Death (mortality risk approximately 1%)
Stereotactic radiosurgery is typically used for small tumours that are less than 3 centimetres in diameter.
The treatment involves using high energy gamma rays to deliver a single dose of radiation to the tumour (known as a ‘gamma knife’ surgery).
This approach is sometimes also used for moderate-sized tumours and partially-resected tumours, with the aim of stopping or slowing the growth of the tumour.
As well as being a much less invasive approach, stereotactic radiosurgery has a comparatively better hearing preservation rate compared to microsurgery.1
Risks associated with stereotactic radiosurgery include:
Radiation necrosis of the brain14
Malignant change of the neuroma to glioblastoma multiforme15
Compression of the cerebellar peduncles, cerebellum, brainstem and cranial nerves IX-XI.
An acoustic neuroma is a rare, benign, slow-growing tumour originating from the Schwann cells of the vestibulocochlear nerve.
Acoustic neuromas are usually unilateral, however, in rare cases, bilateral acoustic neuromas can develop, typically in individuals with NF2.
Unexplained unilateral sensorineural hearing loss requires urgent investigation with MRI head to rule out acoustic neuroma.
Common clinical features associated with an acoustic neuroma include unilateral SNHL, tinnitus and vestibular disturbance.
Conservative treatment involves regular active surveillance using neuroimaging.
Microsurgery is the most common form of active treatment, whereas stereotactic radiosurgery is typically used for smaller and/or partially-resected tumours.
Complications of an acoustic neuroma can include hearing loss, facial paralysis, hydrocephalus and compression of the cerebellum and brainstem.
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Andrew Baldwin, Nina Hjelde, Charlotte Goumalatsou and Gil Myers. Oxford Handbook of Clinical Specialties 10th Ear, Nose and Throat. Published in 2016. Available from: [LINK]
Joshua Greene, Mohammed A. Al-Dhahir. Acoustic neuroma (Vestibular Schwannoma). Published in 2020. Available from: [LINK]
Schneider AB, Ron E, Lubin J, Stovall M, Shore-Freedman E, Tolentino J, Colling BJ. Acoustic neuromas following childhood radiation treatment for benign conditions of the head and neck. Published in 2008. Available from: [LINK]
Faramarz Memari, Fatemah Hassannia, Seyed Hamid Reza Abtahi. Surgical Outcomes of Cerebellopontine angle Tumours in 50 cases. Published in 2015. Available from: [LINK]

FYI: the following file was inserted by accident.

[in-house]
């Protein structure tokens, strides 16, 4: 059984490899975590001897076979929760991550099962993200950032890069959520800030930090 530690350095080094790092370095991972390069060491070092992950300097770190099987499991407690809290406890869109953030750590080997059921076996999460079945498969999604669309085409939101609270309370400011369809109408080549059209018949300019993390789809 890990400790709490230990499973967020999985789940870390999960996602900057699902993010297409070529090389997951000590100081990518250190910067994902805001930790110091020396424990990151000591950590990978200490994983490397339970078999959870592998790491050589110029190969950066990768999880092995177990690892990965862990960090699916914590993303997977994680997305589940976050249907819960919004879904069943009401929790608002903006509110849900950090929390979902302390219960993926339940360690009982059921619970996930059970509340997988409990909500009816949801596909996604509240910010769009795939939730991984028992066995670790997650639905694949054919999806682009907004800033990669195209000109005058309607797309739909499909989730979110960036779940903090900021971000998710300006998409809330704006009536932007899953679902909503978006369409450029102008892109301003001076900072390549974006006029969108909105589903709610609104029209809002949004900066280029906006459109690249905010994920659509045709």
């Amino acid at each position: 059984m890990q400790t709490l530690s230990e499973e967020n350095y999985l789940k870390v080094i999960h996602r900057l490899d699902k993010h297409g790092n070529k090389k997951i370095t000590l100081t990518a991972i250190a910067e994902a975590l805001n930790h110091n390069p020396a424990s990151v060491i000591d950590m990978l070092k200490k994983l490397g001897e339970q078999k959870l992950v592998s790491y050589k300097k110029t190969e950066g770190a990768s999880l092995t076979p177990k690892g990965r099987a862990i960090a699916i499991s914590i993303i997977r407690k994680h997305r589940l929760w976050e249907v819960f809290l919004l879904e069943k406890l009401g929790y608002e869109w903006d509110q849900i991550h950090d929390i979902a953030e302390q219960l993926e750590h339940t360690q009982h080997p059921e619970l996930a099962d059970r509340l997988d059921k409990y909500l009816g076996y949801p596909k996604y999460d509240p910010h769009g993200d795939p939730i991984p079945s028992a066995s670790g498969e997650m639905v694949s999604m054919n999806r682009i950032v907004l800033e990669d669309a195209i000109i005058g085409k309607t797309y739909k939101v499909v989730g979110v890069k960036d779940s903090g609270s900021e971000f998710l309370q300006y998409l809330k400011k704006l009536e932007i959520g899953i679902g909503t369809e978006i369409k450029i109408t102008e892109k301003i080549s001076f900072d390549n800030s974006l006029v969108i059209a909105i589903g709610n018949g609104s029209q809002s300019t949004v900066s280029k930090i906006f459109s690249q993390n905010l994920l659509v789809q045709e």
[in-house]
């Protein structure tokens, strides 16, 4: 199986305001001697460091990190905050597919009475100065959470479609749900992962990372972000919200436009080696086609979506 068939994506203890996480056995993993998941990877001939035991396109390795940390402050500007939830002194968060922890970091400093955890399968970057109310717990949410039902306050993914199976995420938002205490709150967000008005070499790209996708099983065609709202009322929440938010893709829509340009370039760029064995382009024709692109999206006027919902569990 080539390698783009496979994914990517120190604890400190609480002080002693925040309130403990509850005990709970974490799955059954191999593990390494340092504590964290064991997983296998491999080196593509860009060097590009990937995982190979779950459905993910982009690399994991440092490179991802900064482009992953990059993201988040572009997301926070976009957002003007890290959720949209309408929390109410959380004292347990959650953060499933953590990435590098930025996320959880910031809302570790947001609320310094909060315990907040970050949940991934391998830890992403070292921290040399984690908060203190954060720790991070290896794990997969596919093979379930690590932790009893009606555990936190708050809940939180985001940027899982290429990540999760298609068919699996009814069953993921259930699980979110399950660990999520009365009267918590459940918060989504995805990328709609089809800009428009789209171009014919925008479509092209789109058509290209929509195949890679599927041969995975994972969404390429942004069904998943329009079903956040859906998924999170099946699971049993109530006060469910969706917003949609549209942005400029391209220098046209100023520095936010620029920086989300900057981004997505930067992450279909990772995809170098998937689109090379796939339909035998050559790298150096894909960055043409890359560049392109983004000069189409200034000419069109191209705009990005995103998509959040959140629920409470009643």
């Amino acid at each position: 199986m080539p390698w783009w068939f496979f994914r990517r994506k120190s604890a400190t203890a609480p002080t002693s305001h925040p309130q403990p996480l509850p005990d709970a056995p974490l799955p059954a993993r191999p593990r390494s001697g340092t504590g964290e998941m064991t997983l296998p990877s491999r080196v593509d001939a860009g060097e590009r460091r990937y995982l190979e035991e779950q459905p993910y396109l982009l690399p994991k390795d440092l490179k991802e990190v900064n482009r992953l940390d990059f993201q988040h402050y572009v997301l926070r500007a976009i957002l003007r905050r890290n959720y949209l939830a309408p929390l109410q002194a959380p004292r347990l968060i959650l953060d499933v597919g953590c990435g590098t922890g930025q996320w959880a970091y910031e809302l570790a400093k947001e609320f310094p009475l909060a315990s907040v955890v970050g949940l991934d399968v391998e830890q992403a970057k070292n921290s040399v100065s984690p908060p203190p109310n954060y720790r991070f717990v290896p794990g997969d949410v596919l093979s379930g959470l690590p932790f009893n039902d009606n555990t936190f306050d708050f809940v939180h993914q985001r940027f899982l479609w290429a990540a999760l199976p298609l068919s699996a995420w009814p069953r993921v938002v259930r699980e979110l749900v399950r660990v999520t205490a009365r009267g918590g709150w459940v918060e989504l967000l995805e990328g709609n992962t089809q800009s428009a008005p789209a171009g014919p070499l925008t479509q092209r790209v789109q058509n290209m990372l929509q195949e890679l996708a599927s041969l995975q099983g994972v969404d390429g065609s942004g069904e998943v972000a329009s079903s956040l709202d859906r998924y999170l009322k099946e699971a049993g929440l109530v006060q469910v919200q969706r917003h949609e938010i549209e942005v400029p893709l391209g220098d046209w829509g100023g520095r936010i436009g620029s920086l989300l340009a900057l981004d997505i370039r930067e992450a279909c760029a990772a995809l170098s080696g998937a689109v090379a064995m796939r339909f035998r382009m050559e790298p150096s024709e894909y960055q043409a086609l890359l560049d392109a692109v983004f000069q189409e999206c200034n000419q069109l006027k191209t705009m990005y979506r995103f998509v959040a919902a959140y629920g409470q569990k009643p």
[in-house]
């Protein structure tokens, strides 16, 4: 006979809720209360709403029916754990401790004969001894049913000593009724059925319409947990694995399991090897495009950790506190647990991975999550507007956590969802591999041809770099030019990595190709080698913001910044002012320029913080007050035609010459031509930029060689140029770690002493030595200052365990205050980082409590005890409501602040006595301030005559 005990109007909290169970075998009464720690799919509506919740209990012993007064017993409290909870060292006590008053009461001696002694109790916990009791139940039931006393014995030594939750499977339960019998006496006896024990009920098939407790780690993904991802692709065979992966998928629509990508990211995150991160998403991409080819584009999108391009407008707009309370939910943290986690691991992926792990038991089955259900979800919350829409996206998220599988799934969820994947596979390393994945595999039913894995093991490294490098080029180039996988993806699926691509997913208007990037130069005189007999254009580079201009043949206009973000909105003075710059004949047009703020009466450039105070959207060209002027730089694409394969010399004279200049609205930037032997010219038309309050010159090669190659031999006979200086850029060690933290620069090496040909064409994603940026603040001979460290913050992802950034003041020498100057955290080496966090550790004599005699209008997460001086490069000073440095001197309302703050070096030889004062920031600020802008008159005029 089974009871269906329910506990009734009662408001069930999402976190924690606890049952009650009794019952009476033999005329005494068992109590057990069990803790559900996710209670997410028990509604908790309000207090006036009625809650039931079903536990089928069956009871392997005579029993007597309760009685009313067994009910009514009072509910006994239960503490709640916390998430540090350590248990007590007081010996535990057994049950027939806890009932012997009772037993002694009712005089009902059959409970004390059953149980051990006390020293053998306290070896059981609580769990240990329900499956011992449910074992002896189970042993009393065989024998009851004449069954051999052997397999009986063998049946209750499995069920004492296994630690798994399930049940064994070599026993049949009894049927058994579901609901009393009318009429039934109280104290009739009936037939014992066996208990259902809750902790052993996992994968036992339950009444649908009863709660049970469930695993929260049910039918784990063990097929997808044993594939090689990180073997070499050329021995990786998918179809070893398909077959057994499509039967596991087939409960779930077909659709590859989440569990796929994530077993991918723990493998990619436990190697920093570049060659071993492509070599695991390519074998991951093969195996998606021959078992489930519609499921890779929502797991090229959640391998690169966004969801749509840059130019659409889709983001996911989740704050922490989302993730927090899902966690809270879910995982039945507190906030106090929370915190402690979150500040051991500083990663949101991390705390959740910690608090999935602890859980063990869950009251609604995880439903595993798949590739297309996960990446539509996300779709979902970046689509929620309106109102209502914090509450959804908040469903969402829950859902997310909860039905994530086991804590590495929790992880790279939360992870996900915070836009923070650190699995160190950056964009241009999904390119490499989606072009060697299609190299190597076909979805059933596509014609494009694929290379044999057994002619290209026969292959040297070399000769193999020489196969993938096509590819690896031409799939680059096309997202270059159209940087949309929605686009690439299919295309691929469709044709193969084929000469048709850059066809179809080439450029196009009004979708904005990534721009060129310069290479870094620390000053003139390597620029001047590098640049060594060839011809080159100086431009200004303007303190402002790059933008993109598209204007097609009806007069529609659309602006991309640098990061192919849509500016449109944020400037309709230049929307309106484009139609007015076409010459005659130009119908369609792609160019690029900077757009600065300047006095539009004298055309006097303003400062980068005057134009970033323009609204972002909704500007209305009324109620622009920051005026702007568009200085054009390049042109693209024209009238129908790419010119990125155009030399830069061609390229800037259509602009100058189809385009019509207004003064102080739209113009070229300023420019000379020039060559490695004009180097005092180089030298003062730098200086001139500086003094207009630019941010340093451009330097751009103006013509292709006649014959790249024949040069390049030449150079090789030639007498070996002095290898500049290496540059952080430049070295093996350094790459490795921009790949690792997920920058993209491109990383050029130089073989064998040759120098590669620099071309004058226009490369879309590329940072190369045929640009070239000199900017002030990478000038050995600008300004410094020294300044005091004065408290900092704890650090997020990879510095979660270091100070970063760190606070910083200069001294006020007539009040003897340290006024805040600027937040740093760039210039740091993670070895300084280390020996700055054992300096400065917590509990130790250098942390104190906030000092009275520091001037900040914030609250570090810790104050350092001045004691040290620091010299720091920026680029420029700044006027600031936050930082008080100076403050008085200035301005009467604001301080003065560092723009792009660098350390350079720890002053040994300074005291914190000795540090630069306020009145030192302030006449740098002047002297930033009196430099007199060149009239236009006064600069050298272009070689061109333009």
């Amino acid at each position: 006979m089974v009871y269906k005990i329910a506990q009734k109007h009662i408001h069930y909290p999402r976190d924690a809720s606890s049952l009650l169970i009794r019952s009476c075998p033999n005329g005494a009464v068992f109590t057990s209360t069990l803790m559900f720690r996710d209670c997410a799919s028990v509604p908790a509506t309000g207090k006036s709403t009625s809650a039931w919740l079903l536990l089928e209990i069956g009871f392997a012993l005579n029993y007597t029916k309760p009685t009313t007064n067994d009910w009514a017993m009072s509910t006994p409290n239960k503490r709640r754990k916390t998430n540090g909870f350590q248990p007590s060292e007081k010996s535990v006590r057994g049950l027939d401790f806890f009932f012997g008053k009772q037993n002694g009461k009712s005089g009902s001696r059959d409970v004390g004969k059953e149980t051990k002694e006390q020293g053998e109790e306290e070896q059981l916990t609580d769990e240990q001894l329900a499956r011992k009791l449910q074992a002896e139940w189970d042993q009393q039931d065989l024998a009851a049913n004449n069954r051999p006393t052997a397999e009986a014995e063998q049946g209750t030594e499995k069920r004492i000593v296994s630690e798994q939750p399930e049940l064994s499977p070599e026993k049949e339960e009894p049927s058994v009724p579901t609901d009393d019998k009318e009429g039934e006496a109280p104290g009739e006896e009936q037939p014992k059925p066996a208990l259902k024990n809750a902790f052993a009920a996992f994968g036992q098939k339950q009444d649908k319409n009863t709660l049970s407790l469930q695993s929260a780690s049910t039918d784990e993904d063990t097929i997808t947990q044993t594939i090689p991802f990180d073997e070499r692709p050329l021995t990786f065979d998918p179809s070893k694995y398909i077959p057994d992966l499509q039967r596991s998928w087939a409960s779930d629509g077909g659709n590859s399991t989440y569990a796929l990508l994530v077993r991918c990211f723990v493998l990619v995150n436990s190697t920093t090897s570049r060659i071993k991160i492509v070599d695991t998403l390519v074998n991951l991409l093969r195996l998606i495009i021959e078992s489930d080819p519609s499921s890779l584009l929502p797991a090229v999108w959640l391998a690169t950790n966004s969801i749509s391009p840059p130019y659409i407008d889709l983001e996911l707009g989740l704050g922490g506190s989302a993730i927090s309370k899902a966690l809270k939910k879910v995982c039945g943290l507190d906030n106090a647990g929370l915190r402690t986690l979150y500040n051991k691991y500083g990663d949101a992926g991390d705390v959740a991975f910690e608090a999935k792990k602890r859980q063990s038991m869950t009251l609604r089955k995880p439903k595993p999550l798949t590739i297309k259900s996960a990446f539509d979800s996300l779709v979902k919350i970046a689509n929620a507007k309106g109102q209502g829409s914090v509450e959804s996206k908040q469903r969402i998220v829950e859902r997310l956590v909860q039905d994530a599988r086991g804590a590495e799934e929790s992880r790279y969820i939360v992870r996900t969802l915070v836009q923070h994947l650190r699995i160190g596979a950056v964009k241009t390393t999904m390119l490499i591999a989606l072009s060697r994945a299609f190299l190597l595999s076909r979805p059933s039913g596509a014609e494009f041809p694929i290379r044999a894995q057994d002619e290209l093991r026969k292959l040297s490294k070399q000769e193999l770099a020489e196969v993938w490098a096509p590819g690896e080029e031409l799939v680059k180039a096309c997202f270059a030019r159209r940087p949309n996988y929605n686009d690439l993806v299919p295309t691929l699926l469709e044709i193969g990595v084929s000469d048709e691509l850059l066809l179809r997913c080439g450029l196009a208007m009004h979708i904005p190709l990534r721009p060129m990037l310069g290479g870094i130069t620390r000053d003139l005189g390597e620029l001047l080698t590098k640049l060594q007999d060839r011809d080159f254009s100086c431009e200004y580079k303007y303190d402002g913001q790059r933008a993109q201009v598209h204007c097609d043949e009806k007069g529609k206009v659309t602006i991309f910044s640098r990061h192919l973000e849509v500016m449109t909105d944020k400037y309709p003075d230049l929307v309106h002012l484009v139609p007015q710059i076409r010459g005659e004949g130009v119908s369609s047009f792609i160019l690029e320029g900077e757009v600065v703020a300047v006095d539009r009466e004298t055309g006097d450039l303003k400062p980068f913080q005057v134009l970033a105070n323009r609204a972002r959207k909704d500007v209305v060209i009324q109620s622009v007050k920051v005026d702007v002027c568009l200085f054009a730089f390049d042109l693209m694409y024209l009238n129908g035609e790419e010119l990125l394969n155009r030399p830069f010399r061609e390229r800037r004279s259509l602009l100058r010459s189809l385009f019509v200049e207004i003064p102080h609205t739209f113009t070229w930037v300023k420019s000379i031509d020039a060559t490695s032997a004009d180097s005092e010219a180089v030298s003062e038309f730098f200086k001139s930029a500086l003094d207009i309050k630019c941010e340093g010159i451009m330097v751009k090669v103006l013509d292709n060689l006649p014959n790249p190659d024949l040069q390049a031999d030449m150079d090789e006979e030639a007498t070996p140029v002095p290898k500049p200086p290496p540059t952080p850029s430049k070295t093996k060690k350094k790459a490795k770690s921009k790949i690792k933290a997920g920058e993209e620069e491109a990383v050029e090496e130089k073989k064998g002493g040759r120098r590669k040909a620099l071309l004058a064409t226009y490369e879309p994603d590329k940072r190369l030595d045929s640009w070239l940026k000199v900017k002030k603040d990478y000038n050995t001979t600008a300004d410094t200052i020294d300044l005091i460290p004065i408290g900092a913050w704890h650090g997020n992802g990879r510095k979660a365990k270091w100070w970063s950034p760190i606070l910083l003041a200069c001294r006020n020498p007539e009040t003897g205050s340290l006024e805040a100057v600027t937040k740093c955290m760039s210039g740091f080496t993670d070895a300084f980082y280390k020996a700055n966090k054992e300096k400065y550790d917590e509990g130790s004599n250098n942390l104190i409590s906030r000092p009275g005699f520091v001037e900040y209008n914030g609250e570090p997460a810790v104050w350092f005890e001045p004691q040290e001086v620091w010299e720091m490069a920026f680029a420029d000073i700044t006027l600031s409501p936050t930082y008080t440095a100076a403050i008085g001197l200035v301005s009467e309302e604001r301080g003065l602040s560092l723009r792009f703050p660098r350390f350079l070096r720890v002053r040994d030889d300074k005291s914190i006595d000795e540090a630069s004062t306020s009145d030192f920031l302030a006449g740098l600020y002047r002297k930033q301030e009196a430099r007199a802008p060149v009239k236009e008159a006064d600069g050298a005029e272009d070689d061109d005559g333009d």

American Journal of Neuroradiology. Dumbbell Schwannomas of the Internal Auditory Canal. Published in 2001. Available from: [LINK]
Wikimedia commons. Acoustic neuroma (modified by Arunachalam Soma). License: [CC BY-SA] Available from: [LINK]
British Association of Otorhinolaryngologists – Head and Neck Surgeons. Acoustic Neuroma (Vestibular Schwannoma). Published in 2002. Available from: [LINK]
Myrseth E, Pedersen PH, Moller P, Lund-Johansen M. Treatment of vestibular schwannoma. Why, when and how? Published in 2007. Available from: [LINK]
Ramnarine Devindra, Whitfield Peter. Management of patients with vestibular schwannoma. Published in 2005. Available from: [LINK]
Douglas SA, Yeung P, Daudia A, Gatehouse S, O’Donoghue GM. Spatial hearing disability after acoustic neuroma removal. Published in 2007. Available from: [LINK]
Action on Hearing Loss. Acoustic neuroma (vestibular schwannoma). Published in 2017. Available from: [LINK]
American Journal of Otolaryngology. Radiation necrosis of the brain after radiosurgery for vestibular schwannoma. Published in 2007. Available from: [LINK]
Neuro-oncology. Glioblastoma multiforme after stereotactic radiotherapy for acoustic neuroma: Case report and review of the literature. Published in 2007. Available from: [LINK]
Neurological Research. Conservative management, gamma-knife radiosurgery, and microsurgery for acoustic neurinomas: A systematic review of outcome and risk of three therapeutic options. Published in 2003. Available from: [LINK]